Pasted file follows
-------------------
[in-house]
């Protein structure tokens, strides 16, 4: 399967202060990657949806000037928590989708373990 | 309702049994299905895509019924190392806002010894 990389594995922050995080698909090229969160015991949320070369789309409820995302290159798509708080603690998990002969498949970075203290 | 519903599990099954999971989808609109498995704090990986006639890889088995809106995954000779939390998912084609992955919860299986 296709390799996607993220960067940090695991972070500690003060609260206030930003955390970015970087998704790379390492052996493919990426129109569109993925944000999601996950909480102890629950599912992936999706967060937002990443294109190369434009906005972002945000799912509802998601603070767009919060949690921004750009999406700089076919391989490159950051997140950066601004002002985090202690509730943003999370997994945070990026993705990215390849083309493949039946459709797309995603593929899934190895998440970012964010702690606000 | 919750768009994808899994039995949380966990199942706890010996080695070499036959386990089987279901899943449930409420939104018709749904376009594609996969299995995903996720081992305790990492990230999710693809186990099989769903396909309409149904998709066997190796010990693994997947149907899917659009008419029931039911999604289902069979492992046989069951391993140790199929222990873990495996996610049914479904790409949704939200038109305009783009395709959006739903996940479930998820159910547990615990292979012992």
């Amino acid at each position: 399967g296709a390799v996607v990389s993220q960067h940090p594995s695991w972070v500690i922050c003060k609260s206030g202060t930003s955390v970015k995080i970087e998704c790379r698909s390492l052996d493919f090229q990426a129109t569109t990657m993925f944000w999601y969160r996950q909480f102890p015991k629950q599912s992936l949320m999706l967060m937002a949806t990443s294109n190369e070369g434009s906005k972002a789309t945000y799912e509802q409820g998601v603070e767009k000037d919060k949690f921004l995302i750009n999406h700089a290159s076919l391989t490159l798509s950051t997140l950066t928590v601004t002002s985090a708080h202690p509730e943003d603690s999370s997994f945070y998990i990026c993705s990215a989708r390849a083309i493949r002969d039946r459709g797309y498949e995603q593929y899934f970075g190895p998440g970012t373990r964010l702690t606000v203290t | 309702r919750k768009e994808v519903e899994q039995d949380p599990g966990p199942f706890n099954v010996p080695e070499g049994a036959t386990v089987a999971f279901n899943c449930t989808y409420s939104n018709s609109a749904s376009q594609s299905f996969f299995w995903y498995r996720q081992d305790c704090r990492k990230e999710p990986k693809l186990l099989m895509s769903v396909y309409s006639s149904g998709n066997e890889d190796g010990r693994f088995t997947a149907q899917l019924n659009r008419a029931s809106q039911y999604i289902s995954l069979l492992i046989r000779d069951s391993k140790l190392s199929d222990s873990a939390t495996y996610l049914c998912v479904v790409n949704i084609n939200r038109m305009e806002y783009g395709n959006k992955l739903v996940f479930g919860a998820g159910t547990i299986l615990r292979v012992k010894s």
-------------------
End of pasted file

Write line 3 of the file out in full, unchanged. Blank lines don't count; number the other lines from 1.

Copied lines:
């Amino acid at each position: 399967g296709a390799v996607v990389s993220q960067h940090p594995s695991w972070v500690i922050c003060k609260s206030g202060t930003s955390v970015k995080i970087e998704c790379r698909s390492l052996d493919f090229q990426a129109t569109t990657m993925f944000w999601y969160r996950q909480f102890p015991k629950q599912s992936l949320m999706l967060m937002a949806t990443s294109n190369e070369g434009s906005k972002a789309t945000y799912e509802q409820g998601v603070e767009k000037d919060k949690f921004l995302i750009n999406h700089a290159s076919l391989t490159l798509s950051t997140l950066t928590v601004t002002s985090a708080h202690p509730e943003d603690s999370s997994f945070y998990i990026c993705s990215a989708r390849a083309i493949r002969d039946r459709g797309y498949e995603q593929y899934f970075g190895p998440g970012t373990r964010l702690t606000v203290t | 309702r919750k768009e994808v519903e899994q039995d949380p599990g966990p199942f706890n099954v010996p080695e070499g049994a036959t386990v089987a999971f279901n899943c449930t989808y409420s939104n018709s609109a749904s376009q594609s299905f996969f299995w995903y498995r996720q081992d305790c704090r990492k990230e999710p990986k693809l186990l099989m895509s769903v396909y309409s006639s149904g998709n066997e890889d190796g010990r693994f088995t997947a149907q899917l019924n659009r008419a029931s809106q039911y999604i289902s995954l069979l492992i046989r000779d069951s391993k140790l190392s199929d222990s873990a939390t495996y996610l049914c998912v479904v790409n949704i084609n939200r038109m305009e806002y783009g395709n959006k992955l739903v996940f479930g919860a998820g159910t547990i299986l615990r292979v012992k010894s």